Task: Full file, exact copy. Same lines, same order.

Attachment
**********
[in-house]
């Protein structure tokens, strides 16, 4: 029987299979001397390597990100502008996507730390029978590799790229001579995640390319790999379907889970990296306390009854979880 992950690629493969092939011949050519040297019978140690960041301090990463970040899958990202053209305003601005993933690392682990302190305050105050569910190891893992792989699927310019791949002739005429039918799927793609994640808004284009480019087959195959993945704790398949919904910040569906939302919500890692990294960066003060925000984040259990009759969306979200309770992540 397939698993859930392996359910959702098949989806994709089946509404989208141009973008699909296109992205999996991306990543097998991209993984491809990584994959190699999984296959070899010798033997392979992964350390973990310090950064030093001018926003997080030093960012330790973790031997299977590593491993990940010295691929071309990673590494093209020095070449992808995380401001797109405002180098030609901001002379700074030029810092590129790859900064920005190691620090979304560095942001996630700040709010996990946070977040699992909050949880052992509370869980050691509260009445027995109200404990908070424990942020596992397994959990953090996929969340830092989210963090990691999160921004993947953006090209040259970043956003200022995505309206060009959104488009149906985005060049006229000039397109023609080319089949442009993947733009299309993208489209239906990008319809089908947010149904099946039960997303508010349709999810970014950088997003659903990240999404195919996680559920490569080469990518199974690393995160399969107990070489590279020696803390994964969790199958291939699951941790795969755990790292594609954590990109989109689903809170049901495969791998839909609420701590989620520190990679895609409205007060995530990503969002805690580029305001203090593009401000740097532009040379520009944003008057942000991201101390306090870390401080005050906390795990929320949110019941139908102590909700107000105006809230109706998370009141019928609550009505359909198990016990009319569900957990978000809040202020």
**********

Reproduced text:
[in-house]
């Protein structure tokens, strides 16, 4: 029987299979001397390597990100502008996507730390029978590799790229001579995640390319790999379907889970990296306390009854979880 992950690629493969092939011949050519040297019978140690960041301090990463970040899958990202053209305003601005993933690392682990302190305050105050569910190891893992792989699927310019791949002739005429039918799927793609994640808004284009480019087959195959993945704790398949919904910040569906939302919500890692990294960066003060925000984040259990009759969306979200309770992540 397939698993859930392996359910959702098949989806994709089946509404989208141009973008699909296109992205999996991306990543097998991209993984491809990584994959190699999984296959070899010798033997392979992964350390973990310090950064030093001018926003997080030093960012330790973790031997299977590593491993990940010295691929071309990673590494093209020095070449992808995380401001797109405002180098030609901001002379700074030029810092590129790859900064920005190691620090979304560095942001996630700040709010996990946070977040699992909050949880052992509370869980050691509260009445027995109200404990908070424990942020596992397994959990953090996929969340830092989210963090990691999160921004993947953006090209040259970043956003200022995505309206060009959104488009149906985005060049006229000039397109023609080319089949442009993947733009299309993208489209239906990008319809089908947010149904099946039960997303508010349709999810970014950088997003659903990240999404195919996680559920490569080469990518199974690393995160399969107990070489590279020696803390994964969790199958291939699951941790795969755990790292594609954590990109989109689903809170049901495969791998839909609420701590989620520190990679895609409205007060995530990503969002805690580029305001203090593009401000740097532009040379520009944003008057942000991201101390306090870390401080005050906390795990929320949110019941139908102590909700107000105006809230109706998370009141019928609550009505359909198990016990009319569900957990978000809040202020």